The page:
Nick Verhey took a break from studying philosophy at University of California Santa Cruz in November 2015 to come to Bonaire and volunteer with Echo. Although the dry forest ecosystem was far from the redwood forests of home, he fell in love with it and spent 6 months learning all he could about Bonaire’s flora and fauna as well as managing Echo’s native plant nursery. Almost immediately after he went home he felt Bonaire pulling him back and in November of 2016 he returned for another 6 months of volunteering. After these 6 months he was hired as the Habitat Restoration Warden and now supervises Echo’s reforestation projects. His main duties include building fences to protect reforestation sites, planting native trees to restore biodiversity to the forest of Bonaire, and leading the team of Echo volunteers. He plans to eventually return to university to study conservation and pursue his interests in connecting people with nature but for now he is happily planting trees.


Board of Directors

Ro checking chick 2


Dr. Rowan Martin spent several years on Bonaire, studying the nature of the Yellow-shouldered Amazon Parrot’s monogamous breeding partnerships for his doctoral research. During the hundreds of hours he spent observing and recording their every movement he developed a deep affinity for these birds and for the ecology of Bonaire. Although he now works in African conservation, coordinating initiatives for the World Parrot Trust, he has been integral to the development of Echo and continues to play a key role in Echo’s success from afar.



Steve Milpacher is a dedicated conservationist who has traveled extensively in Central America and the Caribbean to study parrots in the wild and has kept and bred parrots for over 30 years. Before his current role as Operations Director of the World Parrot Trust he completed undergrad studies in biological sciences and received a certificate in Endangered Species Management from the Durrell Wildlife Conservation Trust (UK). Steve is a speaker at international conferences and has published articles in parrot-related magazines and journals. In his spare time, Steve is an enthusiastic wildlife photographer whose pictures have been published in magazines, books, and calendars.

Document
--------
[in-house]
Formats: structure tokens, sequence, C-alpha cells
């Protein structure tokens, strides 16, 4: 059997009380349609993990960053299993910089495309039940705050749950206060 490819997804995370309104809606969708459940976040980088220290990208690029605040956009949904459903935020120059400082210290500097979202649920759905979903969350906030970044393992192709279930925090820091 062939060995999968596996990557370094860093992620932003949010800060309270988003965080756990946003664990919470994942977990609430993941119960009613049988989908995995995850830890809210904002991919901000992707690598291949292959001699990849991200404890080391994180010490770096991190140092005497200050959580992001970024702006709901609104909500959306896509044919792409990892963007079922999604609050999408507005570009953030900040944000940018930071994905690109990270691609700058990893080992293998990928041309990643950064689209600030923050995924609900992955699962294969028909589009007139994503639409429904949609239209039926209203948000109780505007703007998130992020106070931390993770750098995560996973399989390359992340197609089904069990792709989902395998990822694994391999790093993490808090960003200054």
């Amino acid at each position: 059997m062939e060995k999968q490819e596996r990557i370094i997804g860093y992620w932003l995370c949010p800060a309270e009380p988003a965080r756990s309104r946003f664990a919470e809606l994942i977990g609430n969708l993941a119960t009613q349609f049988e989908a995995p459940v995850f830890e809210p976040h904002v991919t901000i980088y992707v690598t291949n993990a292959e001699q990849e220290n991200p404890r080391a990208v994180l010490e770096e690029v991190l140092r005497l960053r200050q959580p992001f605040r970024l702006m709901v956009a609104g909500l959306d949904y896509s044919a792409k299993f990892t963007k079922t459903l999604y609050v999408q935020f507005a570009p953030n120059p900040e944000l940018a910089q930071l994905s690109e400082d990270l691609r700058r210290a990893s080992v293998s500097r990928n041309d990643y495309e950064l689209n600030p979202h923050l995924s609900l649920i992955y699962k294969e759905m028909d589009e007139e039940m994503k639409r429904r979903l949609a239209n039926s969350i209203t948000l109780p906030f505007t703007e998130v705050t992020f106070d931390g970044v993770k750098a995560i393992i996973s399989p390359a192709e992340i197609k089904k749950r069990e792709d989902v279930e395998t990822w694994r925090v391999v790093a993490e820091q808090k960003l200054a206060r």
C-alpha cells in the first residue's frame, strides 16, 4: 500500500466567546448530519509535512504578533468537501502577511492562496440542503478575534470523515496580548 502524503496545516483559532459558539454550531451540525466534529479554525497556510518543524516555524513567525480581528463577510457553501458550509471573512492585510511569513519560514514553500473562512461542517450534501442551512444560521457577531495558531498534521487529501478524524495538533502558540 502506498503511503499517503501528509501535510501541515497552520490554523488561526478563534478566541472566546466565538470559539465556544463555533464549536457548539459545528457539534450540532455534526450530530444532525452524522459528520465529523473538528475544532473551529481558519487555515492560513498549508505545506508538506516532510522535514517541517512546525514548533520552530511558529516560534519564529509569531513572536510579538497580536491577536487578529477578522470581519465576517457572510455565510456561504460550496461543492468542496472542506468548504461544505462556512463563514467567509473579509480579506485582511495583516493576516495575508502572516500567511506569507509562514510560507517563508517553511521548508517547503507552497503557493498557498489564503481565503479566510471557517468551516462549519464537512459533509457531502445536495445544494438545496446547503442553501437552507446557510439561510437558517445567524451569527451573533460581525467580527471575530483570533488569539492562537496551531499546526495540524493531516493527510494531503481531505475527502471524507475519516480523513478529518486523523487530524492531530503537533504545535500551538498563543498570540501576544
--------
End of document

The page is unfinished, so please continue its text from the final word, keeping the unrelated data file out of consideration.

James Gilardi

James Gilardi is the Executive Director of the World Parrot Trust. He is a conservation biologist specializing in behavioural and physiological ecology with special focus on tropical forest birds and marine vertebrates. Following undergraduate studies at the University of Washington and UC Santa Cruz, he earned a Ph.D. in Ecology from UC Davis studying parrot social behaviour, foraging ecology, and soil-eating in south-eastern Peru. Dr. Gilardi has also worked on parrot conservation in Guatemala, St. Vincent, St. Lucia and Mexico. In the fall of 2000, he became the director of the World Parrot Trust, where he oversees the work of the Trust, developing, supporting, and implementing parrot conservation and education programs around the world.

Sam Williams

Dr. Sam Williams is passionate and dedicated to parrots and their conservation. His parroty experiences started early with him keeping birds as a boy in Yorkshire, England. Aged 16 he traveled to Mauritius to volunteer with the Echo Parakeet and experienced field work and conservation work that would prove formative. From there he completed a degree in ecology, at Stirling, Scotland. Parrots then led him to Brazil, where he spent six months observing Lear’s Macaws. Following that in 2003, Sam visited the Yellow-Shouldered Amazon Parrots on Bonaire. That visit led to a PhD on the limiting factors for the population. On completing the Phd Sam established Echo. Its aim: to address the conservation challenges his research identified.